Pity the pollsters who keep getting things wrong.
They didn’t expect Ayanna Pressley to best Michael Capuano in Tuesday night’s Democratic primary — polls showed Capuano with a comfortable, double-digit lead — yet she came out on top. By a lot.
It was the same story last week in Florida, when Tallahassee Mayor Andrew Gillum became the Democratic candidate for governor despite ranking fourth or fifth in pre-election polls. Or take the most iconic example of this election season, when the self-styled socialist Alexandria Ocasio-Cortez from New York leapt from obscurity to political stardom in June by upsetting one of the top-ranking Democrats in the House.
These progressive outsiders made the pollsters look foolish. And that’s no mere coincidence; it tells us something important about the limits of polling in 2018 and the wild uncertainty of the November midterms — despite the post-mortem that followed Trump’s unforeseen triumph in 2016.
For all of its mathematical rigor, the dark art of polling sometimes depends on what you might call educated guesswork. Particularly when it comes to questions of turnout.
Hidden behind those definitive-looking, topline poll numbers is a set of hard-to-test assumptions about who is actually going to show up to vote and who — among all the registered voters in a district — actually counts as a “likely voter,” the foundation of most polls.
This is a tricky thing to figure out, especially in primary elections and House races, when interest tends to be lower and local concerns more prominent.
Pollsters do generally ask people whether they plan to vote, but some lie and others don’t really know. And while a methodical polling group can try to pin things down by only counting folks with a real history of voting, that way they’re guaranteed to be wrong whenever anger or enthusiasm brings new people into politics. (This could explain Pressley’s surprise win, though it’s too soon to say definitively.)
This isn’t just a problem in Democratic primaries. Republican insiders have also lost races that pollsters thought were uncompetitive. In 2014, House majority leader Eric Cantor was dethroned, just weeks after releasing an internal poll showing him ahead by 34 points. Earlier this summer, Congressman Mark Sanford unexpectedly lost his seat to a more Trump-friendly opponent.
Yet, this time around it’s the Democrats who seem to be confounding polls as President Trump’s unpopularity scrambles political allegiances, activates new voters, and generally leaves pollsters short of the certainty they need to make good predictions of likely turnout, much less likely vote tallies.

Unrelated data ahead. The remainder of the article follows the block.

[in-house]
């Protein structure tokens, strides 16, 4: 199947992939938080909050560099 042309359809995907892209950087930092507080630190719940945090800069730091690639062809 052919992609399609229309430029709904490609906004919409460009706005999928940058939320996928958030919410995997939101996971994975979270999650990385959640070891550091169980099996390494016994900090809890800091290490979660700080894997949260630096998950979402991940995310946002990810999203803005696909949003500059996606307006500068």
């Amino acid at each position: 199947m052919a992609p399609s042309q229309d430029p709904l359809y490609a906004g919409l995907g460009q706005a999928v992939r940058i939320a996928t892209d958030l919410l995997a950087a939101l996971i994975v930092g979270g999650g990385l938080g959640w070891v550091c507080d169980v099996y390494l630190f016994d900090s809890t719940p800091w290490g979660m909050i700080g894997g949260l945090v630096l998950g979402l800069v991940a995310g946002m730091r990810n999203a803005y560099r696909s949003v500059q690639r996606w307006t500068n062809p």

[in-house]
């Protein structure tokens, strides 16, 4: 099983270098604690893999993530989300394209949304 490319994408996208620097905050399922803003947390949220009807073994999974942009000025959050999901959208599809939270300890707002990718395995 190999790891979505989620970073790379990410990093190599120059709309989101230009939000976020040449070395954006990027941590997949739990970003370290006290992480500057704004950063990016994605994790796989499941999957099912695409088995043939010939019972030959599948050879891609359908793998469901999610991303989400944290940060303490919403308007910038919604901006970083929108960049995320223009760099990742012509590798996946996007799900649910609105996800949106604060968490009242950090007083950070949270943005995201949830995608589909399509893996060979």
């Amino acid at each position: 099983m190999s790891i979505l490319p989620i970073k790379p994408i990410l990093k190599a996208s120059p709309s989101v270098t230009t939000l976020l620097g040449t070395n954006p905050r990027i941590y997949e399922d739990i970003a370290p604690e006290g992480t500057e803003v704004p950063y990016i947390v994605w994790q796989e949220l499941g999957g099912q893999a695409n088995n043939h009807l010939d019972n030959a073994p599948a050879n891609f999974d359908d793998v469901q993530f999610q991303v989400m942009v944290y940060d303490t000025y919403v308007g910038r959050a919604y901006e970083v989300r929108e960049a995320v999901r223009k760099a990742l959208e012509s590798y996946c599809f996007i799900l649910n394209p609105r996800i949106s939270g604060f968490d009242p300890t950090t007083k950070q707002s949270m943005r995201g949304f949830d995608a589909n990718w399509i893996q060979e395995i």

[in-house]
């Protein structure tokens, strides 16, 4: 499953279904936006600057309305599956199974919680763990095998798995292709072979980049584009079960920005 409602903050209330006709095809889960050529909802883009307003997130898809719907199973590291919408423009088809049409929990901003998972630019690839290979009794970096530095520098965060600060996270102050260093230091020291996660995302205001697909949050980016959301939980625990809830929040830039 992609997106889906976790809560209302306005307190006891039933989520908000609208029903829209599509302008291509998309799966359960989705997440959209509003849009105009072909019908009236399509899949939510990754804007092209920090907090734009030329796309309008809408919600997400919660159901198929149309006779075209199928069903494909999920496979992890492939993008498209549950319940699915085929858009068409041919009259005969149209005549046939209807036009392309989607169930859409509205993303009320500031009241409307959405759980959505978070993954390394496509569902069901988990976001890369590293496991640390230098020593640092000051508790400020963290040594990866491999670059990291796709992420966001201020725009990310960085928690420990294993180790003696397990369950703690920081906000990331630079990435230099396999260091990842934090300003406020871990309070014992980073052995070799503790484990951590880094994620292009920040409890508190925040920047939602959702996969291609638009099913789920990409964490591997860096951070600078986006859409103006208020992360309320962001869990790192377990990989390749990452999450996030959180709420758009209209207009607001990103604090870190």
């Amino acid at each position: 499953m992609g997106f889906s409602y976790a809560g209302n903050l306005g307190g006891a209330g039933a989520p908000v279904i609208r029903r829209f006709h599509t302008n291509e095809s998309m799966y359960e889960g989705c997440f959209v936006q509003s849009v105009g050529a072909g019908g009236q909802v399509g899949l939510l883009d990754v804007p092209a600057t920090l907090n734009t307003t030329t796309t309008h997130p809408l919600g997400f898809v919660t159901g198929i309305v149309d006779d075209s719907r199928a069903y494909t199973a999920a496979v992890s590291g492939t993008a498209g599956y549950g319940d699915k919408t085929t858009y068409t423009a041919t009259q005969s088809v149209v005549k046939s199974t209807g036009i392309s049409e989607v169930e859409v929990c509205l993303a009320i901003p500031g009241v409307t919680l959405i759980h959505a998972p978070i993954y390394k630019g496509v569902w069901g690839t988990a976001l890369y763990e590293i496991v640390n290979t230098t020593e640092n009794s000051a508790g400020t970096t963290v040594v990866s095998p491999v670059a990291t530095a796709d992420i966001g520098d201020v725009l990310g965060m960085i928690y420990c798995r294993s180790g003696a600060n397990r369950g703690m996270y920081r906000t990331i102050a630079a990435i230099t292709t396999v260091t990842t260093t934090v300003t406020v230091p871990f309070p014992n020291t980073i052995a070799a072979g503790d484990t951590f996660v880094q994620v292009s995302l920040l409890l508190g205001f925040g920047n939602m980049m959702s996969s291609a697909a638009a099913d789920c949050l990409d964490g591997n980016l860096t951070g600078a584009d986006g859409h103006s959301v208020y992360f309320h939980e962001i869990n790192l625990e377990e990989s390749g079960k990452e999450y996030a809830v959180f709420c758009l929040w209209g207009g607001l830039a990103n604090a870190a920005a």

One alternative would be for polling shops to publish multiple scenarios: one where they take a narrow view of who is likely to vote, another where they expect a rush of first-time and nontraditional voters.
David Paleologos, who directs Suffolk University’s polling center, suggested this could frustrate the whole purpose of polling: “People look to us for a clear picture of what’s going on, and it doesn’t serve them well if we provide multiple answers. We are expected to make a judgment based on our experience and the probability of what might happen.”
It doesn’t help that pollsters can’t get people to talk to them anymore. Once upon a time, survey groups could expect 80 to 90 percent of people to answer their home phone and share their views. These days, with social trust at a low ebb and mobile phones having replaced land lines, response rates are often below 10 percent, which makes it much harder to put together a good, representative sample. Internet polling is getting more sophisticated, but there, too, it can be hard to ensure a representative sample of respondents.
As a consequence, pollsters have to depend more on fancy math and rough-hewn assumptions.
Plus, there’s the oft-overlooked but perhaps most fundamental challenge with polls: They’re just snapshots. If you run a poll shortly before the election, only to find that the results don’t match the outcome, the fault may have nothing to do with methodology. People change their minds, right up to the last minute. Such late-deciders were a big reason Trump outperformed the polls in 2016.
A full month has passed since the most recent WBUR/MassINC poll of the Pressley-Capuano race, which is ample time for mind-changing. That’s particularly true when 15 percent of likely voters were still undecided at that point. Steve Koczela, who oversaw that poll as president of the MassINC Polling Group, thinks this was a key factor: “My sense is that the race really did shift, as Pressley became better known in the final weeks.”
Still, the most vexing problem of the moment is the search for likely voters. It’s a safe bet they won’t be the same people who voted in 2016 or 2014, not with Democratic enthusiasm running much hotter. But that’s too loose an understanding for pollsters, who need a much more concrete answer if they are to forecast the results.
Perhaps the real takeaway from surprise results like Pressley’s Tuesday victory is that some polls are likely to be very wrong right up until midterm eve because pollsters just don’t have enough hard data to model turnout in the Trump era.
As Koczela emphasizes: “We are always looking at our methods and trying to figure out whether this year is different from past years. But often you don’t know what you are doing wrong until it’s done.”
Consider that a warning for anyone hoping for pre-Election-Day certainty. Heading toward November, the country seems dotted with leftist outsiders like Pressley, Gillum, and Ocasio-Cortez, who draw their core support from unlikely voters and have cast their races as a quasi-referendum on a historically unpopular president.
Evan Horowitz digs through data to find information that illuminates the policy issues facing Massachusetts and the U.S. He can be reached at firstname.lastname@example.org. Follow him on Twitter @GlobeHorowitz.